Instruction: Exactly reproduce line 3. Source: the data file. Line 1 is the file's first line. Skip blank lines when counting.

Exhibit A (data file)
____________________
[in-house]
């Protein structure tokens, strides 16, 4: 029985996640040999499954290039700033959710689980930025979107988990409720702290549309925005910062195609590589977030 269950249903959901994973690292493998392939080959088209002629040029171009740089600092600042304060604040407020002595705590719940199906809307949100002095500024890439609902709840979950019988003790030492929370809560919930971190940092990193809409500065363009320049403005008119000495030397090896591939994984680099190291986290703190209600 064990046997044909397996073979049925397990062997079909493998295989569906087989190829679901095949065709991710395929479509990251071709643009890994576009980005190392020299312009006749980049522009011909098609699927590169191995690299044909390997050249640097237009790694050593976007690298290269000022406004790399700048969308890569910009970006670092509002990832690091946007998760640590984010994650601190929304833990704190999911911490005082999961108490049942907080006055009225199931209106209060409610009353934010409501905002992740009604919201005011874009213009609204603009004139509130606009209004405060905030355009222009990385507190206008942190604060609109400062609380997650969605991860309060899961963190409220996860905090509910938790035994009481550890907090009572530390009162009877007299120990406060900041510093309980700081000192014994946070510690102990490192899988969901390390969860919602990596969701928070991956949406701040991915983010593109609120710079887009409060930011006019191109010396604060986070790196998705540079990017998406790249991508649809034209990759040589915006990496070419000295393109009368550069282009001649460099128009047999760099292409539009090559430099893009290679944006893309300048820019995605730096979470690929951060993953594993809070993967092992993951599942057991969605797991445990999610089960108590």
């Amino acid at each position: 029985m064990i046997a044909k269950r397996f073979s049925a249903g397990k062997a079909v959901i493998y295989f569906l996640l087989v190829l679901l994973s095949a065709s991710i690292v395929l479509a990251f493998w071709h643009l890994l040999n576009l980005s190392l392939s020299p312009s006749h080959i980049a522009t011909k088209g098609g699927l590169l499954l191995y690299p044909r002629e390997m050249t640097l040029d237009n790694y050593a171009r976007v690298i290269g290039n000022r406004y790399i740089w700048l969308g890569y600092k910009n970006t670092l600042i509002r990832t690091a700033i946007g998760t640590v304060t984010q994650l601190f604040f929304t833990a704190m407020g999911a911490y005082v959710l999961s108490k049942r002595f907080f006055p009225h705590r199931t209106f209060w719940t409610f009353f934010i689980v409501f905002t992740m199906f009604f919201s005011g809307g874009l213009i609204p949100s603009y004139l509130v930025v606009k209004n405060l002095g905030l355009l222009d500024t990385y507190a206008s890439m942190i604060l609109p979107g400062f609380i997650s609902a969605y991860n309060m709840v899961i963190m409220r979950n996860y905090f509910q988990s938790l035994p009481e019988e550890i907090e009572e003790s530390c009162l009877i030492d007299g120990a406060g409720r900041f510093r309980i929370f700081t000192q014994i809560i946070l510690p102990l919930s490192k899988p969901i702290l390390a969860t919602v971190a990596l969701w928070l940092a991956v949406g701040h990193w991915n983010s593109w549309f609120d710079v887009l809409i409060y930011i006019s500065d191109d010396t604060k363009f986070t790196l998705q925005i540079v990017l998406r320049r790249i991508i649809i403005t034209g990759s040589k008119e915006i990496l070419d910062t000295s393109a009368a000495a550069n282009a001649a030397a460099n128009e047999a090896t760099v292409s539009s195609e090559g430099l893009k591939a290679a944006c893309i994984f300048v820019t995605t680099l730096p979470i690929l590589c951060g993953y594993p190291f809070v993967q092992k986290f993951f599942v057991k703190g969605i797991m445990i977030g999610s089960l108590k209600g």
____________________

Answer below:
């Amino acid at each position: 029985m064990i046997a044909k269950r397996f073979s049925a249903g397990k062997a079909v959901i493998y295989f569906l996640l087989v190829l679901l994973s095949a065709s991710i690292v395929l479509a990251f493998w071709h643009l890994l040999n576009l980005s190392l392939s020299p312009s006749h080959i980049a522009t011909k088209g098609g699927l590169l499954l191995y690299p044909r002629e390997m050249t640097l040029d237009n790694y050593a171009r976007v690298i290269g290039n000022r406004y790399i740089w700048l969308g890569y600092k910009n970006t670092l600042i509002r990832t690091a700033i946007g998760t640590v304060t984010q994650l601190f604040f929304t833990a704190m407020g999911a911490y005082v959710l999961s108490k049942r002595f907080f006055p009225h705590r199931t209106f209060w719940t409610f009353f934010i689980v409501f905002t992740m199906f009604f919201s005011g809307g874009l213009i609204p949100s603009y004139l509130v930025v606009k209004n405060l002095g905030l355009l222009d500024t990385y507190a206008s890439m942190i604060l609109p979107g400062f609380i997650s609902a969605y991860n309060m709840v899961i963190m409220r979950n996860y905090f509910q988990s938790l035994p009481e019988e550890i907090e009572e003790s530390c009162l009877i030492d007299g120990a406060g409720r900041f510093r309980i929370f700081t000192q014994i809560i946070l510690p102990l919930s490192k899988p969901i702290l390390a969860t919602v971190a990596l969701w928070l940092a991956v949406g701040h990193w991915n983010s593109w549309f609120d710079v887009l809409i409060y930011i006019s500065d191109d010396t604060k363009f986070t790196l998705q925005i540079v990017l998406r320049r790249i991508i649809i403005t034209g990759s040589k008119e915006i990496l070419d910062t000295s393109a009368a000495a550069n282009a001649a030397a460099n128009e047999a090896t760099v292409s539009s195609e090559g430099l893009k591939a290679a944006c893309i994984f300048v820019t995605t680099l730096p979470i690929l590589c951060g993953y594993p190291f809070v993967q092992k986290f993951f599942v057991k703190g969605i797991m445990i977030g999610s089960l108590k209600g």